Man – let me offer you a definition – is the storytelling animal. Wherever he goes he wants to leave behind not a chaotic wake, not an empty space, but the comforting marker buoys and trail signs of stories. He has to keep on making them up. As long as there’s a story, it’s all right. Even in his last moments, it’s said, in the split second of a fatal fall – or when he’s about to drown – he sees, passing rapidly before him, the story of his whole life.
– Graham Swift, Waterland
I came across this quote in the book, “The Storytelling Animal: How Stories Make Us Human” by Jonathan Gottschall, and I couldn’t pass up the opportunity to share it. I’ll share more about that book in my next post. But for the meantime, I love the way this quote captures the essence of what it means to be human — and so much of that has to do with telling stories. We seek meaning and make meaning in our lives by means of stories. We tell them, invent them, cling to them.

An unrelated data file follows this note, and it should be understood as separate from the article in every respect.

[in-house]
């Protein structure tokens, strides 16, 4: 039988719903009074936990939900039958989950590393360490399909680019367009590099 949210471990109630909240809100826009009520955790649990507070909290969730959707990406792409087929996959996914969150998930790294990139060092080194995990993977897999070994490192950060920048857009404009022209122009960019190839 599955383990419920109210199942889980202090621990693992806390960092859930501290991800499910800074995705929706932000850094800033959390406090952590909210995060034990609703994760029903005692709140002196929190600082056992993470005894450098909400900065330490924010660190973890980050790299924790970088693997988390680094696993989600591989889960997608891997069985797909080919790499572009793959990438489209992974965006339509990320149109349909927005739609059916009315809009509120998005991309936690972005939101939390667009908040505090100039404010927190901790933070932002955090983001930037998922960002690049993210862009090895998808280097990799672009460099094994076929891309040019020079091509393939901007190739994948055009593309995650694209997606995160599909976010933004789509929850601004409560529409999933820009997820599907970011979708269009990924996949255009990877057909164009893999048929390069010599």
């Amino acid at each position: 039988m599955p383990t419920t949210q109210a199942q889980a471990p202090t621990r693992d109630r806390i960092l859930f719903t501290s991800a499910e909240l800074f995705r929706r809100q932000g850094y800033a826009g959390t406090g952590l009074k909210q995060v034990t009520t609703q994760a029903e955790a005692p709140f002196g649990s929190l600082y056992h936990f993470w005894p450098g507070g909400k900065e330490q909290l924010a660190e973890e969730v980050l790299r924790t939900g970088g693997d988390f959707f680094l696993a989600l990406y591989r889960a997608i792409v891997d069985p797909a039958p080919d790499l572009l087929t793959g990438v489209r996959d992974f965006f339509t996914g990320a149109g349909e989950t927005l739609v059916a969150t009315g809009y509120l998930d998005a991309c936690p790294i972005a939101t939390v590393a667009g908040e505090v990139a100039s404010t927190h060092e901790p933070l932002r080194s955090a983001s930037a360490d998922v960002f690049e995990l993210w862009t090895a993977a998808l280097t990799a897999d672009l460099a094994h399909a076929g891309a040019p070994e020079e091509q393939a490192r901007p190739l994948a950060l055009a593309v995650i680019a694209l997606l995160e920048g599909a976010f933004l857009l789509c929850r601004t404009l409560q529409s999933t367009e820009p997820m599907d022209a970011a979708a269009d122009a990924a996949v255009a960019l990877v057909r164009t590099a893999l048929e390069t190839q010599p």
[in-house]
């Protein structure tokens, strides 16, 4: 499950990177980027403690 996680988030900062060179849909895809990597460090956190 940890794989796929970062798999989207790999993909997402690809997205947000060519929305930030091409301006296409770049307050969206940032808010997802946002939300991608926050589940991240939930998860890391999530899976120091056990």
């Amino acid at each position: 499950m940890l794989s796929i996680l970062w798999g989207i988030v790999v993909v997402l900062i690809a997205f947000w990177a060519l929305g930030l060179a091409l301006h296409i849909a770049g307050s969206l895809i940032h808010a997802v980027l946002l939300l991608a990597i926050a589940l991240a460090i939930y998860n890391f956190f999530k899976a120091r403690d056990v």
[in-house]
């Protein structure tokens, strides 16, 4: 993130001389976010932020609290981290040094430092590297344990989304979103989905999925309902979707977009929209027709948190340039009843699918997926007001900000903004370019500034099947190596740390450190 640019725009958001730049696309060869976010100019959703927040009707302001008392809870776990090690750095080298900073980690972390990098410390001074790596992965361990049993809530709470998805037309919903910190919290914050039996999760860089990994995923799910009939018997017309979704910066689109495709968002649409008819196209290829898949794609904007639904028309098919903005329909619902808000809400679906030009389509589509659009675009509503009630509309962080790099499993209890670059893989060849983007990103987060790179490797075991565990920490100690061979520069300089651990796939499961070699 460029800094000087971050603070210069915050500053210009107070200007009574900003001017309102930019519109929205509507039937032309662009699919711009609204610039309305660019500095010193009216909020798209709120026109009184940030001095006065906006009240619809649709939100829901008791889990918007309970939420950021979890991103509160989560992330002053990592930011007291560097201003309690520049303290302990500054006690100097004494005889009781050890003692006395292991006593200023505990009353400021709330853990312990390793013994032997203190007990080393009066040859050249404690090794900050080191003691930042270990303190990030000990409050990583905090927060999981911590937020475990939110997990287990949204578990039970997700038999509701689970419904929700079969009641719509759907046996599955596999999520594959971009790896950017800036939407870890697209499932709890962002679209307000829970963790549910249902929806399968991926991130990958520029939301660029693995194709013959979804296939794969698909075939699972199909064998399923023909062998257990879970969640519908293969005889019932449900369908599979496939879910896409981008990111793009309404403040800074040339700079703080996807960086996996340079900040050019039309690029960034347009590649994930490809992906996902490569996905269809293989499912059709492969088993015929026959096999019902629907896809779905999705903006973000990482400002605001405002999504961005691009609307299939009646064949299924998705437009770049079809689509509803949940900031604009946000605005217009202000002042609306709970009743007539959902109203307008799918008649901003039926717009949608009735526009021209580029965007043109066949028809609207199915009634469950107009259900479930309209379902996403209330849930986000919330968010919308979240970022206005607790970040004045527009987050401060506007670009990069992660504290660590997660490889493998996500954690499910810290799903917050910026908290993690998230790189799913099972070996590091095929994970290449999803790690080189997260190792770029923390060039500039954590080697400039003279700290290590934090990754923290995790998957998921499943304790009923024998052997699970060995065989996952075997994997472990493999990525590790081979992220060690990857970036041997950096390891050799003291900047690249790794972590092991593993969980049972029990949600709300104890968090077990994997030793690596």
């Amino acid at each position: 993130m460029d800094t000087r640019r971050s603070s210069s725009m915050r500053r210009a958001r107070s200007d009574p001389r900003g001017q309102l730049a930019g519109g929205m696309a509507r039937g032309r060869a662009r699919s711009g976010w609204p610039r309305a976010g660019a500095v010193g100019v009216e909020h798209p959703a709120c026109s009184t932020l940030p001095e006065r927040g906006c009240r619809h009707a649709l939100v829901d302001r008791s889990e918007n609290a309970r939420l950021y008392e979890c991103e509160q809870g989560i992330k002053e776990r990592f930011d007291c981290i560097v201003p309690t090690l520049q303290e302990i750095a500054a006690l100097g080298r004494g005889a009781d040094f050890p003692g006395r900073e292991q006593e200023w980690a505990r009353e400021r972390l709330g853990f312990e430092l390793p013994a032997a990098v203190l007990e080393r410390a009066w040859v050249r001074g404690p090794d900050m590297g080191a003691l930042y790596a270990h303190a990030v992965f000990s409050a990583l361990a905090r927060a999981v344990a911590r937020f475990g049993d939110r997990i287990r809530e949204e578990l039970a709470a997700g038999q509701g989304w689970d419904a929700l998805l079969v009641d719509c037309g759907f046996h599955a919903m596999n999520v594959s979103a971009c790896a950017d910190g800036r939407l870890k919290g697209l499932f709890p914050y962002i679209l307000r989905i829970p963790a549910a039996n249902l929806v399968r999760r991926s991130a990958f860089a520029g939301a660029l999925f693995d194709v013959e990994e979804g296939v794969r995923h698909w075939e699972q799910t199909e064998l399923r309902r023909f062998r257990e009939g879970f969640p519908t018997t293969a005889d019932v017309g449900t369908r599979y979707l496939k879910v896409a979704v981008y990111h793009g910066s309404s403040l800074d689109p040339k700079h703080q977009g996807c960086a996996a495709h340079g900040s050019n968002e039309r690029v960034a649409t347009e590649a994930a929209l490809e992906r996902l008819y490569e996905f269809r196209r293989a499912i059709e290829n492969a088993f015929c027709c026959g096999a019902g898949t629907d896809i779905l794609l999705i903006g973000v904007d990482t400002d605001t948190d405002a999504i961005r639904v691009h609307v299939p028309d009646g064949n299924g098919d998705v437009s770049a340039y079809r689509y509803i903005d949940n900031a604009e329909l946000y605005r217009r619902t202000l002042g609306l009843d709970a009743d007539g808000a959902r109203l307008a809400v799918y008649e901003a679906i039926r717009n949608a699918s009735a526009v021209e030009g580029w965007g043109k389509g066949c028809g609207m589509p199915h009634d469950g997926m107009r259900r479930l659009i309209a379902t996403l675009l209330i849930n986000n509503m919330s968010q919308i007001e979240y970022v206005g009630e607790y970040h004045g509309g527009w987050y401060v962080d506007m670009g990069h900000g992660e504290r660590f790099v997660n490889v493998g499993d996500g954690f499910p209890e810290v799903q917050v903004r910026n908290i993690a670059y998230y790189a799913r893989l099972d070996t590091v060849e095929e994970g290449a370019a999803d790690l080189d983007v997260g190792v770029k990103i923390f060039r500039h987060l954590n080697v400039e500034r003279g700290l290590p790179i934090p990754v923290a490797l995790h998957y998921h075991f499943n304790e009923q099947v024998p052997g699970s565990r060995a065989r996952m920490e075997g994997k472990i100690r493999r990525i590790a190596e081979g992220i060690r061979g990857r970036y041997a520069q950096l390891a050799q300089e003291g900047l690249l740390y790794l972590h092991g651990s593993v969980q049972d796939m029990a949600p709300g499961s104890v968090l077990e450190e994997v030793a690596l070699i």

I heard the wonderful Ohio-based storyteller, Lyn Ford, share an African folktale at a conference a few years ago. The story contained the refrain, “Our lives are our stories.” That story, and particularly those words, have always stuck with me. When we share our lives with others, we are sharing our stories. When we share our stories, we are sharing our lives.